A better account might [be] game developer Zoe Quinn’s resigned aphorism: “August Never Ends.” August, the birth month of the GamerGate harassment campaign, was when Quinn was barraged by attacks that drove her from her home and are, as of this writing, yet to end. It’s a reminder that “shaming” is an inapt word for this phenomenon, which continues to affect men and women rather differently.
August never ended for Quinn, nor has it for other women in gaming who continue to suffer from the ongoing barrage of a hard, embittered core of professional harassers.
So how can an activist Christian operate online amidst call-out culture being a leveling means for the Internet, while concerned about the seemingly perpetual targeting of folks?
Where’s the Line? Who decides?
I find myself somewhere between appreciating the means of call-out actions as proper advocacy but not the effects of it on people who did not opt-into this culture.
For non-public figures, or marginal public figures, the call-out veracity may not match the perceived or actual injustices that person has committed or the power they ought not be trusted with. When a politician talks about “legitimate rape” they deserve to be held accountable (and he was) because of the high stakes in their position. When a social media manager sends a terrible tweet, I’m not sure they deserve the same level of perpetual dogged accountability, regardless of the horrendous content…and I know women do not deserve the dark side of call-out culture’s harassment and violence. We can agree that a politician’s hateful tweet deserves more accountability than a guy who parks like an idiot.
But where’s the line? And who decides?
And in Christian discourse, what’s the line between calling one another to accountability and being mean to other Christians? I ride that line a lot, being a blog that engages in call-out culture to people I believe are doing harm to my denomination of the United Methodist Church. And I get serious pushback and get kicked off the gentrified circle of online discourse. I feel that’s fine as I engage people who have opted-in to engage in this medium.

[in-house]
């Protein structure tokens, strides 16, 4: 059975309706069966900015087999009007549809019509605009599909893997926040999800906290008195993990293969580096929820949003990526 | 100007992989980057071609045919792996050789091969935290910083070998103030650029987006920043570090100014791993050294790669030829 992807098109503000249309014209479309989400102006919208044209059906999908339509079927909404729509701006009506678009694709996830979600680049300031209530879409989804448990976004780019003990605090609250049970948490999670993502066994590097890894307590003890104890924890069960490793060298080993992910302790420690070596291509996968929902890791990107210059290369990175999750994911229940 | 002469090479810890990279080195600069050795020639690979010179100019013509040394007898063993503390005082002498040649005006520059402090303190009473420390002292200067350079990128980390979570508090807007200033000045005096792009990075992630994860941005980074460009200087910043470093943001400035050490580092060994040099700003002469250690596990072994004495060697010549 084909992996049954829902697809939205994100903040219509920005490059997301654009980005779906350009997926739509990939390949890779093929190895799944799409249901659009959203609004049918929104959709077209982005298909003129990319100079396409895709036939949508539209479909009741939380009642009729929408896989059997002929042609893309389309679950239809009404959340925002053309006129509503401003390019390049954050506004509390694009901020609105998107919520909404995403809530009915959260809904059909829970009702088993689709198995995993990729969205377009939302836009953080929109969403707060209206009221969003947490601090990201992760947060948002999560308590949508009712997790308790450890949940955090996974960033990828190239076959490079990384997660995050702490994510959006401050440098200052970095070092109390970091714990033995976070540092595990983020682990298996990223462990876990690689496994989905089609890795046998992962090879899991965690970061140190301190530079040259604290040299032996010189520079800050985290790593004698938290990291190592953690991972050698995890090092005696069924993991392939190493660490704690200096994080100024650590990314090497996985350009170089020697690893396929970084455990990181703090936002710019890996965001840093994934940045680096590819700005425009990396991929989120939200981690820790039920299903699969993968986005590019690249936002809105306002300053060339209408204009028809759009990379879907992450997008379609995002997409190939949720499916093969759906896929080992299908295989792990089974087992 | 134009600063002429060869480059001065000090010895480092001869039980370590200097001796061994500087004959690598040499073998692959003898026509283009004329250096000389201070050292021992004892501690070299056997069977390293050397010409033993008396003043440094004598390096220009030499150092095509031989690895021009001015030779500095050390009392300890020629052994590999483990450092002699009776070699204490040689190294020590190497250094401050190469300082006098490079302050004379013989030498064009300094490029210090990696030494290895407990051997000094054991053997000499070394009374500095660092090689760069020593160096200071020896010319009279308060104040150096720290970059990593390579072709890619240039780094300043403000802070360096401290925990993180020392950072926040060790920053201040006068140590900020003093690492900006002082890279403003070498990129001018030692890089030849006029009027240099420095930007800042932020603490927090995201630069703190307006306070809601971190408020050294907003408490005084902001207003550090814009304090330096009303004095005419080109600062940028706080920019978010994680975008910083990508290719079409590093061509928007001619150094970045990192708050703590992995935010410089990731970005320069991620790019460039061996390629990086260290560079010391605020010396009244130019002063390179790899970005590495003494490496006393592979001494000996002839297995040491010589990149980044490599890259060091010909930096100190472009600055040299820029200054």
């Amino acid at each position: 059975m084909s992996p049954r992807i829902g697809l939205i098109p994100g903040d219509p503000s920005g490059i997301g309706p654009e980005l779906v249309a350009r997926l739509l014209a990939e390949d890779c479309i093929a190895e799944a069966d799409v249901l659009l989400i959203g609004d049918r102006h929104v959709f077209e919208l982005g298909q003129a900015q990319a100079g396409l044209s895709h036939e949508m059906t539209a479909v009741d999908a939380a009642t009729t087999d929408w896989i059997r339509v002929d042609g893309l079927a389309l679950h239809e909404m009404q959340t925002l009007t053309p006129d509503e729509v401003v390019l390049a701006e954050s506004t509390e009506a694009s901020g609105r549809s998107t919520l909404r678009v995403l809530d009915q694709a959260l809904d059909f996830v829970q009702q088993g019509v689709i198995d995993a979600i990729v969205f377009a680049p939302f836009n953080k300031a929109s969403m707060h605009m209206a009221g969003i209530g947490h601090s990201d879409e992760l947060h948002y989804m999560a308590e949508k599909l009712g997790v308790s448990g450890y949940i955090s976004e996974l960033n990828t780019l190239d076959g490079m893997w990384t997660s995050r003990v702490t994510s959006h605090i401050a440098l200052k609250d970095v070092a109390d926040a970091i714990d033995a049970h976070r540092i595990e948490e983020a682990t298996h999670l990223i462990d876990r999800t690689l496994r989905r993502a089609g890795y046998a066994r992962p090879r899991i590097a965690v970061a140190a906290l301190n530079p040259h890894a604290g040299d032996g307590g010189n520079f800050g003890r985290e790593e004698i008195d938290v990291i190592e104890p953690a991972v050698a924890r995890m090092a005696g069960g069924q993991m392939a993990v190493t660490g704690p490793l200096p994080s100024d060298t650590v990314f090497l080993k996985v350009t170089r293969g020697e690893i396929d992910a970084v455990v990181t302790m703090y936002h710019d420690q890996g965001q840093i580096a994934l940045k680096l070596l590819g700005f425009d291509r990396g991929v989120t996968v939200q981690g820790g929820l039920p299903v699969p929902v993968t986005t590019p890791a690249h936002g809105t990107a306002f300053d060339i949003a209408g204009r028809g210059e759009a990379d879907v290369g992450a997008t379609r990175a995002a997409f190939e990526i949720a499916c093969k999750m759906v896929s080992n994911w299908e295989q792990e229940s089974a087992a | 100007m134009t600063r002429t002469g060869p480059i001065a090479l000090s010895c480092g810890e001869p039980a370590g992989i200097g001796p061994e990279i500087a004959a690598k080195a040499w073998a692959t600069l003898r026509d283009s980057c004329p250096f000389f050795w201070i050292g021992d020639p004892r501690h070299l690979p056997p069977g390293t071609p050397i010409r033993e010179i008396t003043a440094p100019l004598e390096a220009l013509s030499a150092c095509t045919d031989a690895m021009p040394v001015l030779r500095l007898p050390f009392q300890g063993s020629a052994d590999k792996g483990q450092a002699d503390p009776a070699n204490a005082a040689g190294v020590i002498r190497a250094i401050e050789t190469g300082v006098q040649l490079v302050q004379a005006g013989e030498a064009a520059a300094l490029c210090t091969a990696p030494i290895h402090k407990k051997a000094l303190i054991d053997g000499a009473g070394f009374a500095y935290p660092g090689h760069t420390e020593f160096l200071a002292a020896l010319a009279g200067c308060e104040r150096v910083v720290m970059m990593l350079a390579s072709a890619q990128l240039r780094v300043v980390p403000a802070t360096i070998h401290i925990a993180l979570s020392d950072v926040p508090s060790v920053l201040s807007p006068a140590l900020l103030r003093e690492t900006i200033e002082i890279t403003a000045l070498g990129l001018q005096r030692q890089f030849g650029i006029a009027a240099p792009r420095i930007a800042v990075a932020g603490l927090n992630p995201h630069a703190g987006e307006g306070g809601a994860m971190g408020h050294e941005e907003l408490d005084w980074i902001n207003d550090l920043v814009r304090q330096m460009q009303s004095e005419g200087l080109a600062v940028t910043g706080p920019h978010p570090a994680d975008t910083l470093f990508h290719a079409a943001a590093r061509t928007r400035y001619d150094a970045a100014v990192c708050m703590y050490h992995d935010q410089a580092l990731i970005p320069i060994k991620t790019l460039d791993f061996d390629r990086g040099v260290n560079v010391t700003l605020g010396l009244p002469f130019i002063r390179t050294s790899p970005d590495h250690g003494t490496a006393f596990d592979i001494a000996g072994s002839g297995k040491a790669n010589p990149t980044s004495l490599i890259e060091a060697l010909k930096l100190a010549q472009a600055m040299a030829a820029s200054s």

But where’s the line? And who decides?
Participating in Call-Out Culture
Some short ideas about how best to participate in call-out culture:
- Be consistent. When you engage people online and participate in call-out culture, be consistent about who and how and why. By modeling what call-out culture can best look like for you, you will be influencing others to participate in like fashion. If you define the line, stick to it and don’t shame folks lower than it.
- Be responsive. If you find persons are pushing back on you, listen to them. Especially voices on the margins who do not share your privilege, those voices are incredibly important to help you find a reasonable voice.
- Do Unto Others. If you participate in call-out culture, be aware that you will fall short one day and you want the community to treat you like you’d treat you. So whatever level of engagement you choose, have it be one you would appreciate being held accountable for.
- Issues > People. When the person falls below your call-out line, go ahead and use their content but eliminate the people. That way you are able to say “I saw a tweet that said…” and you can anonymize it, while still addressing the issue. Again, use your judgment and perhaps link to the source material, but that way you aren’t making it individual-focused.
Thoughts? How might Christians best participate in Call-Out Culture? Or should we participate at all?
Thanks for your comments!